Alliance partners Renault and Nissan are all set to announce their next phase of investment in India in the coming weeks. Our sister publication Autocar Professional has learned that an investment of close to US $500 million (Rs 4,000 crore) is in the final stages of approval, and the bulk of this money will go towards bringing a new platform – the CMF-B – into India. This will lead to a slew of new models from both brands, including the return of the much-loved Renault Duster SUV in an all-new guise.
- All new Renault Duster to be launched in 2024-25
- CMF-B platform to be heavily localised in India
- CBU import models to be launched in the interim
Renault Duster to return to India
The CMF-B platform will form the base for various new Renault and Nissan models in India, including the next-generation Duster, as we had earlier reported. The platform will be localised to a high degree and will also spawn a larger Renault SUV derived from the Bigster concept, which will likely have seven seats. There will also be an EV eventually spawned off this architecture, given that the CMF-B also has an electric derivative called the CMF-B EV.
Nissan will also have its own corresponding versions of these vehicles much like the Kiger-Magnite duo, so expect fresh competition for not just the likes of midsize SUVs like the Creta, Seltos, Taigun, Kushaq and Astor, but also three-row SUVs like the Alcazar, Safari, Hector Plus and XUV700. The new Duster and its Nissan counterpart will put up a better fight this time, too, as unlike their aged predecessor, they’re armed with far more modern underpinnings.
Renault-Nissan India: CBU launches in the meantime
However, bringing in the CMF-B platform and localising it will take time, and the aforementioned products are set to hit Indian roads only in 2024-25. Until then, both brands will rely on CBU imported models to keep things interesting. According to sources, the Arkana – a coupe crossover derivative of the Captur, is a key option for a 2023 launch, and it has, in fact, been spied testing in India earlier this year.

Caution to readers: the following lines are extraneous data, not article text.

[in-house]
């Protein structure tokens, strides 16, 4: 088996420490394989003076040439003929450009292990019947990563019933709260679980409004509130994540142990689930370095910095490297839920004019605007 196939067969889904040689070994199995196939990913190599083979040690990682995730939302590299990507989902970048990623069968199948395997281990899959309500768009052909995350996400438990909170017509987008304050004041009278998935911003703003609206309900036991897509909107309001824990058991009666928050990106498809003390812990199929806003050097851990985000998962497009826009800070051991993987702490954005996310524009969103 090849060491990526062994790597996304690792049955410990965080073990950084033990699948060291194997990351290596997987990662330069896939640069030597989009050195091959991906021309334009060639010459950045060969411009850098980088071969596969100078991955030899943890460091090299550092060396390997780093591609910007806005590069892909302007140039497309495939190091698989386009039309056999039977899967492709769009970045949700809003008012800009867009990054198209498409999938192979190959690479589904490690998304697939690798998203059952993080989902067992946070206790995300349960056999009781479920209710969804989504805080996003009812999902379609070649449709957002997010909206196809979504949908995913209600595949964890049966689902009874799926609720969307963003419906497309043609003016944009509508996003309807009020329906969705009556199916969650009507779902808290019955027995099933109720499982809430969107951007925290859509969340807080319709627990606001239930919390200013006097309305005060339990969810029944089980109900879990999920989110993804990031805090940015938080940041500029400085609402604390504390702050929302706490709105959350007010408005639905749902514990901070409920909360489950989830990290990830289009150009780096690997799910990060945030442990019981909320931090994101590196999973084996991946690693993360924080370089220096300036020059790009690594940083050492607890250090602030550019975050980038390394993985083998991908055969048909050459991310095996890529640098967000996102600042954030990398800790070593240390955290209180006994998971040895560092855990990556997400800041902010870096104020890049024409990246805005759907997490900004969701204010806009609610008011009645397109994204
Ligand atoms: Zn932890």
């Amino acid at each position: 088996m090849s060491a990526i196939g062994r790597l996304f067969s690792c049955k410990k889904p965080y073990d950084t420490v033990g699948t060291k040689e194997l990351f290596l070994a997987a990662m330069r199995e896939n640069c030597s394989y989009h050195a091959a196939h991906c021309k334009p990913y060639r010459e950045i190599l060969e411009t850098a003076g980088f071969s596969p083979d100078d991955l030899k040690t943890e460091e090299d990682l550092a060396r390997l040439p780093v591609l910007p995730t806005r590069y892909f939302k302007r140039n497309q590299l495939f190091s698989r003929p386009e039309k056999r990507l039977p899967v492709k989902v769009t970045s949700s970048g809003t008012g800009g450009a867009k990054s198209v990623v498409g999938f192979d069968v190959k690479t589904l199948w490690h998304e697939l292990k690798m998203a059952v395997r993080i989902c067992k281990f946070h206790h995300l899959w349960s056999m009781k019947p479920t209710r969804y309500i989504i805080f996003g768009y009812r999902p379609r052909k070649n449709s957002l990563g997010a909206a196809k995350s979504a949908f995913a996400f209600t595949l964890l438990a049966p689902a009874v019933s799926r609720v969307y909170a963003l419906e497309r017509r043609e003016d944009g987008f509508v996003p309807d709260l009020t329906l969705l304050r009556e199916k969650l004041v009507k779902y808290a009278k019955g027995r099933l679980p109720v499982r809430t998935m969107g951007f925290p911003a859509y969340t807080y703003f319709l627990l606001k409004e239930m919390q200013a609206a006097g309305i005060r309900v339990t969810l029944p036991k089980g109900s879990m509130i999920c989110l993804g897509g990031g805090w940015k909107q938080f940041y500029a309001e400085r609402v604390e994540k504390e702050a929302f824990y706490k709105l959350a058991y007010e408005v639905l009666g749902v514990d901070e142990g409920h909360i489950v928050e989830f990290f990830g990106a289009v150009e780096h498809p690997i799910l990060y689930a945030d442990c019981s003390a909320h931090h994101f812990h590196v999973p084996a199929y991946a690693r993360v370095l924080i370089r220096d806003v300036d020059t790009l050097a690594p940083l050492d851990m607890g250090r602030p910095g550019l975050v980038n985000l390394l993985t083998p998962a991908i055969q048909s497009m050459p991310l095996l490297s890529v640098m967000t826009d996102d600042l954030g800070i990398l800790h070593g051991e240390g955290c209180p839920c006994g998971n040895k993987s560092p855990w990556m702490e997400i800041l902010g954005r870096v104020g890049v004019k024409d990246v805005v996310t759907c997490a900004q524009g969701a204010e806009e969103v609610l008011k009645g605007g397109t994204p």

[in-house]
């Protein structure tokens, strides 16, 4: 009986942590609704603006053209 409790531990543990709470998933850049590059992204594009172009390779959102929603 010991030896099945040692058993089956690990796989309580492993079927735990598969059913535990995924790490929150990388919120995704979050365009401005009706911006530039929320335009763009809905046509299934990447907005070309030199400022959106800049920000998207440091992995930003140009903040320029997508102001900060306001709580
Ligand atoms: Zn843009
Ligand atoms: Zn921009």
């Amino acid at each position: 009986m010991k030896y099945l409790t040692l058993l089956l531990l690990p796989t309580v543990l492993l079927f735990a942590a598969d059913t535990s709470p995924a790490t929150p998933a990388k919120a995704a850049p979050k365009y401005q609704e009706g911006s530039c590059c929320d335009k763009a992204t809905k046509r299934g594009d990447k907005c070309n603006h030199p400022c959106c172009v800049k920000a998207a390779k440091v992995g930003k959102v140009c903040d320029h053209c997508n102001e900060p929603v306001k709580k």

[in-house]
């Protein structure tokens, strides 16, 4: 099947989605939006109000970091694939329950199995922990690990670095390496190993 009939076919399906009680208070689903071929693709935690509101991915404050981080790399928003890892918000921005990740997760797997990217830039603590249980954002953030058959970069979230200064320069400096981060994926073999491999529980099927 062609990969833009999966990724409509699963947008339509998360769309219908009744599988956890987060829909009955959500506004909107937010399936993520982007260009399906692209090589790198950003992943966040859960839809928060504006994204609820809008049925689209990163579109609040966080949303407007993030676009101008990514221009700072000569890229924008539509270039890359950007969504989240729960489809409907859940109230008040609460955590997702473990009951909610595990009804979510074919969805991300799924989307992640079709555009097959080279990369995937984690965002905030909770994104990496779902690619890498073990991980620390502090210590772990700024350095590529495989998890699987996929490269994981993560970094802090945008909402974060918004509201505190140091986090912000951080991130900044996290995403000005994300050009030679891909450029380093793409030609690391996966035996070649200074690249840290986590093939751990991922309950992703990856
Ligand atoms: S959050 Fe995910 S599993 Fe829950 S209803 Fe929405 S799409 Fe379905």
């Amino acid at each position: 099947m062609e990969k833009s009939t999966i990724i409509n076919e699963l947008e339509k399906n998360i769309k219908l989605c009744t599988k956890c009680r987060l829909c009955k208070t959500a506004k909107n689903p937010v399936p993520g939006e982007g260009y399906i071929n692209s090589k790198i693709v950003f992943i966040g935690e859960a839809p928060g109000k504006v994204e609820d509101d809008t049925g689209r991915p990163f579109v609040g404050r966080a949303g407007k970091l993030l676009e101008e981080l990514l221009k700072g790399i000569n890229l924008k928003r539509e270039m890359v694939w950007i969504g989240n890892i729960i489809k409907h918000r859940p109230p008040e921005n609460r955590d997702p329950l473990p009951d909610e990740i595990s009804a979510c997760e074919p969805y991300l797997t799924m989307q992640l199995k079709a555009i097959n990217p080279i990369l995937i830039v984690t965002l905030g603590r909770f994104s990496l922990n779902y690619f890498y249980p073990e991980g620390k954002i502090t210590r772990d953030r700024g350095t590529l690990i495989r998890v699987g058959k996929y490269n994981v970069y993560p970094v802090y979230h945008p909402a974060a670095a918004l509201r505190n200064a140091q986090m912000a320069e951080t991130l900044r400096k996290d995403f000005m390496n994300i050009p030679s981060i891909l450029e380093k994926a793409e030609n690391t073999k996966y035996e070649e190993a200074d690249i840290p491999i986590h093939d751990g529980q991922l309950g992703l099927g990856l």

The second option is the Renault Megane e-tech – an electric version of the brand’s popular European large hatchback, our review of which you can read here. However, it may face a hurdle in the form of the new battery norms soon to be introduced in India. Nissan Motor India, meanwhile, has already announced that it is studying the likes of the X-trail, Qashqai and Juke SUVs as CBU imports for the Indian market.
Renault Nissan India: platform ticket
Renault and Nissan’s Indian operations currently revolve around two platforms– the CMF-A and the M0. The compact low-cost CMF-A architecture currently underpins the Kiger, Kwid and Triber for Renault, while Nissan has the Magnite.
The M0 platform, which has its India origins way back in the Renault Logan and Duster, is still used by the Nissan Kicks. However, with the Kicks as good as gone, and the M0 platform now quite long in the tooth, the alliance needs an additional platform to produce larger vehicles in the higher segments, which is where the CMF-B comes in.
The good part is the CMF-B has already been tried and tested in Europe, underpinning the likes of the Captur crossover in those markets. However, it will be cleverly retooled for India and other low-cost markets, removing non-essential components, while still keeping things future proof.
This means it will conform to existing and upcoming safety norms, and will support electrification, including hybrid and EV powertrains, something the outgoing M0 platform cannot. This is virtually the same as what Skoda-Volkswagen India has successfully done with its MQB-A0-IN platform, which underpins the Kushaq, Taigun, Slavia and Virtus.